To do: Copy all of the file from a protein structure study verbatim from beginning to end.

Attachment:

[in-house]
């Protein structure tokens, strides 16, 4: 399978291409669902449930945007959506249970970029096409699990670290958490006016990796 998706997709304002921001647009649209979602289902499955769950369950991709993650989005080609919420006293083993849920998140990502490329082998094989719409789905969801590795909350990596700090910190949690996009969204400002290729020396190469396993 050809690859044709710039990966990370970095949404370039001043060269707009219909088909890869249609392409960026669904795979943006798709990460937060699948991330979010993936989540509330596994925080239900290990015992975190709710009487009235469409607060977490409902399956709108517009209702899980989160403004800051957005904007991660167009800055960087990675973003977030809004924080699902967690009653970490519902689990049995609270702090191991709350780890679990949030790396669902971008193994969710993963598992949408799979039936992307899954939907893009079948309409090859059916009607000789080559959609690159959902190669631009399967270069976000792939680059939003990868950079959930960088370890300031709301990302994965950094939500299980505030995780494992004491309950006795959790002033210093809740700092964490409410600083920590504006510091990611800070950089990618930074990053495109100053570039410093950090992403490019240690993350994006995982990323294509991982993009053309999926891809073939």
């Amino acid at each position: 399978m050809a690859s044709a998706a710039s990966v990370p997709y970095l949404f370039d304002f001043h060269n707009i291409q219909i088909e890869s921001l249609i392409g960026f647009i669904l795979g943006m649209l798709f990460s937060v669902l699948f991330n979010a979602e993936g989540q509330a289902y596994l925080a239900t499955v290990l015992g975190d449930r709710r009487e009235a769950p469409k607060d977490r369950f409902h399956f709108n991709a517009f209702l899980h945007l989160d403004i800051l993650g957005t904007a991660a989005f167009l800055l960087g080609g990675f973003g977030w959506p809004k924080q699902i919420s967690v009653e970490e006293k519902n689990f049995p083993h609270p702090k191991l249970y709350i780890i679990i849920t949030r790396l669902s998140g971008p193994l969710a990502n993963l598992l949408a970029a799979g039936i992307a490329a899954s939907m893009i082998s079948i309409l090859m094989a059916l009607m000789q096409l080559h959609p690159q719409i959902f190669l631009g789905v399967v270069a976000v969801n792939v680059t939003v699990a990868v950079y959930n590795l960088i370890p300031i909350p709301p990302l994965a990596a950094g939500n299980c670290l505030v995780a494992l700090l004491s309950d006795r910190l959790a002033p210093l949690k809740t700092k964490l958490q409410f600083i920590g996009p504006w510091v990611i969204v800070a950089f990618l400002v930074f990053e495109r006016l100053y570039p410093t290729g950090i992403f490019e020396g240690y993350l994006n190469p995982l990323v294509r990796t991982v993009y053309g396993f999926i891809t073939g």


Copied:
[in-house]
């Protein structure tokens, strides 16, 4: 399978291409669902449930945007959506249970970029096409699990670290958490006016990796 998706997709304002921001647009649209979602289902499955769950369950991709993650989005080609919420006293083993849920998140990502490329082998094989719409789905969801590795909350990596700090910190949690996009969204400002290729020396190469396993 050809690859044709710039990966990370970095949404370039001043060269707009219909088909890869249609392409960026669904795979943006798709990460937060699948991330979010993936989540509330596994925080239900290990015992975190709710009487009235469409607060977490409902399956709108517009209702899980989160403004800051957005904007991660167009800055960087990675973003977030809004924080699902967690009653970490519902689990049995609270702090191991709350780890679990949030790396669902971008193994969710993963598992949408799979039936992307899954939907893009079948309409090859059916009607000789080559959609690159959902190669631009399967270069976000792939680059939003990868950079959930960088370890300031709301990302994965950094939500299980505030995780494992004491309950006795959790002033210093809740700092964490409410600083920590504006510091990611800070950089990618930074990053495109100053570039410093950090992403490019240690993350994006995982990323294509991982993009053309999926891809073939």
């Amino acid at each position: 399978m050809a690859s044709a998706a710039s990966v990370p997709y970095l949404f370039d304002f001043h060269n707009i291409q219909i088909e890869s921001l249609i392409g960026f647009i669904l795979g943006m649209l798709f990460s937060v669902l699948f991330n979010a979602e993936g989540q509330a289902y596994l925080a239900t499955v290990l015992g975190d449930r709710r009487e009235a769950p469409k607060d977490r369950f409902h399956f709108n991709a517009f209702l899980h945007l989160d403004i800051l993650g957005t904007a991660a989005f167009l800055l960087g080609g990675f973003g977030w959506p809004k924080q699902i919420s967690v009653e970490e006293k519902n689990f049995p083993h609270p702090k191991l249970y709350i780890i679990i849920t949030r790396l669902s998140g971008p193994l969710a990502n993963l598992l949408a970029a799979g039936i992307a490329a899954s939907m893009i082998s079948i309409l090859m094989a059916l009607m000789q096409l080559h959609p690159q719409i959902f190669l631009g789905v399967v270069a976000v969801n792939v680059t939003v699990a990868v950079y959930n590795l960088i370890p300031i909350p709301p990302l994965a990596a950094g939500n299980c670290l505030v995780a494992l700090l004491s309950d006795r910190l959790a002033p210093l949690k809740t700092k964490l958490q409410f600083i920590g996009p504006w510091v990611i969204v800070a950089f990618l400002v930074f990053e495109r006016l100053y570039p410093t290729g950090i992403f490019e020396g240690y993350l994006n190469p995982l990323v294509r990796t991982v993009y053309g396993f999926i891809t073939g």